All things gaming. From design to implementation.

If you’re making a car game with 1000 cars, how are you going to maintain the audio for that, in terms of consistency, quality and feel? If you make one car a day, then by the 1000th day, your idea of what a good car sounds like will be totally different from when you started, so you’d have to retackle your initial cars to bring them up to the new level of quality and direction that you applied to your 1000th car model. To handle this at DICE , we have implemented hierarchical systems, based on parent and child patches. For example, in a first-person shooter game, we could start with a parent “Weapon”, and that might split into an “Automatic” and “Non-Automatic”, and “Automatic” might lead into an “SMG”, an “Assault Rifle” and so on. If at a later stage we want to add a “Silencer” or maybe a filter to all our weapons, we could add it at the parent stage, so that it then propagates down through the generations to all the children patches. Previously, without this workflow, this could mean that we would have to individually add the functionality to each child patch or create a whole new series of unique patches, which is of course time consuming and error prone. When designing new core systems, we now utilize the power of inherited configurations and shared content. As an example, whilst the initial “bang” of a pistol could sound unique and be made from a unique sample set, the tail and reflection could be shared and be commonly used amongst a group of similar pistols. This reduces the initial amount of work needed to be done and the time needed to maintain such systems, whilst maintaining a consistent feel and sound to the patches within that family, and when it’s time to add additional content via updates or DLC, you just need to add the new unique elements and logic for a specific item, since the default core elements already exist and can be reused.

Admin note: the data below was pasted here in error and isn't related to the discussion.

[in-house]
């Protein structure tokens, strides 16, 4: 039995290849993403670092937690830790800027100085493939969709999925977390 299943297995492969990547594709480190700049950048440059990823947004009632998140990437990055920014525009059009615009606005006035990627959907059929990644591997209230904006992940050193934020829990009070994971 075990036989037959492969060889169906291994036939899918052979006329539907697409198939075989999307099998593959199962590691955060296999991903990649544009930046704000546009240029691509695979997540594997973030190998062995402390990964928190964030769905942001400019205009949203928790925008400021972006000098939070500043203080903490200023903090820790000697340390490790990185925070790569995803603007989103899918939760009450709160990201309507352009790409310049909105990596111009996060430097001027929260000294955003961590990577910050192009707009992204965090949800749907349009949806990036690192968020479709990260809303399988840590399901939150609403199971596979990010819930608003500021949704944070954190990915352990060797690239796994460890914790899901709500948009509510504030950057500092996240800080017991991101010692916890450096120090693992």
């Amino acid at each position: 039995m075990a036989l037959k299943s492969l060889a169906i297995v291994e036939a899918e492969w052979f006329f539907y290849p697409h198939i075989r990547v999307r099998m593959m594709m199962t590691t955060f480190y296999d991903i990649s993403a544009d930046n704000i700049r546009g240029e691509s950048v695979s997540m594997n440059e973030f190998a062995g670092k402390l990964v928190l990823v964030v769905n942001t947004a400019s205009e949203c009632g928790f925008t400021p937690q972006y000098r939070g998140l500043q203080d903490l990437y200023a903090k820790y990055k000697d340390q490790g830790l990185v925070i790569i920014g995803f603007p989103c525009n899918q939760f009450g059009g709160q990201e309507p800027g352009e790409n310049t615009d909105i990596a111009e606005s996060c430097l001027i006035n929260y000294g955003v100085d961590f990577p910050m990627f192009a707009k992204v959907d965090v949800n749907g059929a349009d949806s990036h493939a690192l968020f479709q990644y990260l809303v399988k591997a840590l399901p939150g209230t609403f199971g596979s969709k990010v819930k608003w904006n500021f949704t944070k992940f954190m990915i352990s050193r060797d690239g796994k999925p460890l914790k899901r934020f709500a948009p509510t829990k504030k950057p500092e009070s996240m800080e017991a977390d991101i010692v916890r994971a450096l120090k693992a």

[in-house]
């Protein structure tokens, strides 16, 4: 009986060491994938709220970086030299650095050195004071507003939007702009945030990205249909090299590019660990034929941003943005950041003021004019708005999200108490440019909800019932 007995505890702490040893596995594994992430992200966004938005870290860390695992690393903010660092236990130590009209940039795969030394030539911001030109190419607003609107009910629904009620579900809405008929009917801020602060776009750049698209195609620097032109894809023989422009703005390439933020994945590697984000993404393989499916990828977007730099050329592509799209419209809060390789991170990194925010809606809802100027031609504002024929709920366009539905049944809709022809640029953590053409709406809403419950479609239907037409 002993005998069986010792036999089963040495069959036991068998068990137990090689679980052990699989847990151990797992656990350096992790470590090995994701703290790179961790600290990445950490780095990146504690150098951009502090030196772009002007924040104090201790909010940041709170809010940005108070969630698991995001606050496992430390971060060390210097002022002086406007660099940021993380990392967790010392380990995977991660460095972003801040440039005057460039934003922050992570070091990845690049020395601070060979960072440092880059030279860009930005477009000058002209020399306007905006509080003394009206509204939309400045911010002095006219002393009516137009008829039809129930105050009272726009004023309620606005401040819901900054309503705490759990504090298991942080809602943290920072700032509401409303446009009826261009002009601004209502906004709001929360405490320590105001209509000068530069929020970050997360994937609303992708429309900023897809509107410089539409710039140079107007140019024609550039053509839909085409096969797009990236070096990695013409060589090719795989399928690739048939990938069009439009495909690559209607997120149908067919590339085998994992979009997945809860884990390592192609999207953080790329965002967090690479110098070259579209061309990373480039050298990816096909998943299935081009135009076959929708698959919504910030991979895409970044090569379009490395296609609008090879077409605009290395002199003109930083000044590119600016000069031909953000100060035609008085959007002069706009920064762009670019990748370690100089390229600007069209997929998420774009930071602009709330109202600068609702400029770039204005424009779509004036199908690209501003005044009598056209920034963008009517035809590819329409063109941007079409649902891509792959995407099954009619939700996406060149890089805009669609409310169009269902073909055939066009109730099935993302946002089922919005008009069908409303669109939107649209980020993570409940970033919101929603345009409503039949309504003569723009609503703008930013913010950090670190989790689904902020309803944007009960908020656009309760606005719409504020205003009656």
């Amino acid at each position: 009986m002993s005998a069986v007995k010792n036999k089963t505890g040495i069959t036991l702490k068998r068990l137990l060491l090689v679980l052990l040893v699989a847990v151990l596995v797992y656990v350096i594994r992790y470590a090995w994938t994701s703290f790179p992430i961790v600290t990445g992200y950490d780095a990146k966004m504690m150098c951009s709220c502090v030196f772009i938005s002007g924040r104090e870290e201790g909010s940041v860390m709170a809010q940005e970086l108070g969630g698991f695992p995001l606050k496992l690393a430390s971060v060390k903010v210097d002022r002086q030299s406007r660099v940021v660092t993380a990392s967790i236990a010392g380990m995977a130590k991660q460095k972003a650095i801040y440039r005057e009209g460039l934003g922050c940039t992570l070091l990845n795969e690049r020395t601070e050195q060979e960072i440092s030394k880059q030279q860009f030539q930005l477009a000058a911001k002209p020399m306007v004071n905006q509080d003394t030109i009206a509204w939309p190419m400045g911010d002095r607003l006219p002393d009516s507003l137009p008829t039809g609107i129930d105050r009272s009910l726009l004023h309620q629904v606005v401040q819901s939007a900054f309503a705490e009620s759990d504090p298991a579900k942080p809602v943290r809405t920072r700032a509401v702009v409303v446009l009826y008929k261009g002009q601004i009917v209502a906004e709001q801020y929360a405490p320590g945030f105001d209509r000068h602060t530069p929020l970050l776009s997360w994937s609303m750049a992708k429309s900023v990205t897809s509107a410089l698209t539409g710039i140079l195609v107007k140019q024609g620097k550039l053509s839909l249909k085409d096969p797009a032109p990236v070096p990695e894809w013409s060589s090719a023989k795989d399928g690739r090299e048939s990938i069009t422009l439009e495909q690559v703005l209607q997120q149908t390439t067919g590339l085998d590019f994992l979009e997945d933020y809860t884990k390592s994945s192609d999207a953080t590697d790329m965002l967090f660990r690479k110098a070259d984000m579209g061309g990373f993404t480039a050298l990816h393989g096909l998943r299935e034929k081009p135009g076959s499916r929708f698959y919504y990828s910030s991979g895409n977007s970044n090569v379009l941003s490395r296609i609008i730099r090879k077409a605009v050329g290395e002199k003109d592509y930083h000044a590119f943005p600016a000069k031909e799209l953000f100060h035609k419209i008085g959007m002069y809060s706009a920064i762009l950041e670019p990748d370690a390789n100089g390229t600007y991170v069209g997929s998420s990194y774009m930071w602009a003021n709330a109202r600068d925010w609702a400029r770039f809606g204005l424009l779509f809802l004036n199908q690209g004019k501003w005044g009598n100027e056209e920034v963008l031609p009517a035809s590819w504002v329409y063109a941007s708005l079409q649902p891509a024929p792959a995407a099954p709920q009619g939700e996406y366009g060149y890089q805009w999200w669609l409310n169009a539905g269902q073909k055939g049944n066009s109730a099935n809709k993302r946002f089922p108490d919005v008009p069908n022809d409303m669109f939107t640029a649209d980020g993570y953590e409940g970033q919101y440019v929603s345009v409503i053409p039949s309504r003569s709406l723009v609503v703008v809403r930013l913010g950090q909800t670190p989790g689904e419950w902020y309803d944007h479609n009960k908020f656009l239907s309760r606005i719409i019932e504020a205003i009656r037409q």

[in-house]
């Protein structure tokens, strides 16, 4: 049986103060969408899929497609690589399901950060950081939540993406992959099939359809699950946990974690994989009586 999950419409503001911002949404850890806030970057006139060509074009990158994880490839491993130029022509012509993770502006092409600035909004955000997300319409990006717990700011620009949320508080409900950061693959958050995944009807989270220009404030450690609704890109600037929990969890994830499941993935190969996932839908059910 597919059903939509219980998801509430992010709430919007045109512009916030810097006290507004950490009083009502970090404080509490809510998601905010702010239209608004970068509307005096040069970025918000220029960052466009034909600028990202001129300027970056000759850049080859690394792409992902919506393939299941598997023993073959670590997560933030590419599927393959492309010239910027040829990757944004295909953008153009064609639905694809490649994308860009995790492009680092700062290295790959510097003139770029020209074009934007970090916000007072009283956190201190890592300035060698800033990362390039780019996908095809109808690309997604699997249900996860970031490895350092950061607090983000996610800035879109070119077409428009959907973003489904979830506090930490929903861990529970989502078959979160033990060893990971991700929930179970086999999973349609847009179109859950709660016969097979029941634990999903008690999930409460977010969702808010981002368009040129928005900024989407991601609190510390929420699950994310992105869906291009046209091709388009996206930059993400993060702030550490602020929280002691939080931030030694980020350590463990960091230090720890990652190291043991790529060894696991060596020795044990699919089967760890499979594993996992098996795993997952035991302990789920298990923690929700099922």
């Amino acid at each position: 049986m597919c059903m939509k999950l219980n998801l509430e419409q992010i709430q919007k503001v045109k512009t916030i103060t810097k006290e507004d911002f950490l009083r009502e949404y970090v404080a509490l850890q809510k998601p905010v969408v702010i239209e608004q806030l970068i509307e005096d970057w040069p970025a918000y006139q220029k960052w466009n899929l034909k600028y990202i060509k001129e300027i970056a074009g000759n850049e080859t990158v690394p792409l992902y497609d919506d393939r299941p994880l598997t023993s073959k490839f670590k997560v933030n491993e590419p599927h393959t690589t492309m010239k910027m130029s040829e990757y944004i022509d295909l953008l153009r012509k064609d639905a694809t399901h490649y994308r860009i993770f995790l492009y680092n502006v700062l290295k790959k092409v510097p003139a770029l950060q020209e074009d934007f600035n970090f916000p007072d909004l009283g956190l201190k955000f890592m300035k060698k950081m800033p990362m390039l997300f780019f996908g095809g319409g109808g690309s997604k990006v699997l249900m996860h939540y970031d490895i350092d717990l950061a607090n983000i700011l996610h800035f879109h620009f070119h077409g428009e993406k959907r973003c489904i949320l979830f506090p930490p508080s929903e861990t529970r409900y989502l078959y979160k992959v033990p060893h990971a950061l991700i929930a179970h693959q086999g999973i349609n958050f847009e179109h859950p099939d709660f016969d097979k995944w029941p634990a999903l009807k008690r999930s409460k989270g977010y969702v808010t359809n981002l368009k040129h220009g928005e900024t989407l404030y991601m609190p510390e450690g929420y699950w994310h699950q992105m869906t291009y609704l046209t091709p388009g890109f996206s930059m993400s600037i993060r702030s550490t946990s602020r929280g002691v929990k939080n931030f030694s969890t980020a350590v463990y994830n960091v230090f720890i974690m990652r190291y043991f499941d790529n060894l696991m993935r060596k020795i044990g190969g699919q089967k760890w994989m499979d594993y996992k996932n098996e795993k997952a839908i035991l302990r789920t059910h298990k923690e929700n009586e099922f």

To be honest, if you’re already doing sound design today, then you are already probably very tech savvy. Most game audio academic courses have a fair degree of technical studies in there. So, it’s not unreasonable to expect applicants to know the basics. We’re not going to ask someone how well they know Frostbite. It wouldn’t make any sense, since it’s a proprietary system that we don’t share with anyone outside of EA, but it’s not always about hard skills. If someone comes for an interview at DICE and has a ton of knowledge, but is competing against another person with half the knowledge that comes across as a better team fit, I’d go with the latter person. You can teach people technical things as long as they’re open to learning, whereas fitting with an existing team is not something you can necessarily learn or even teach.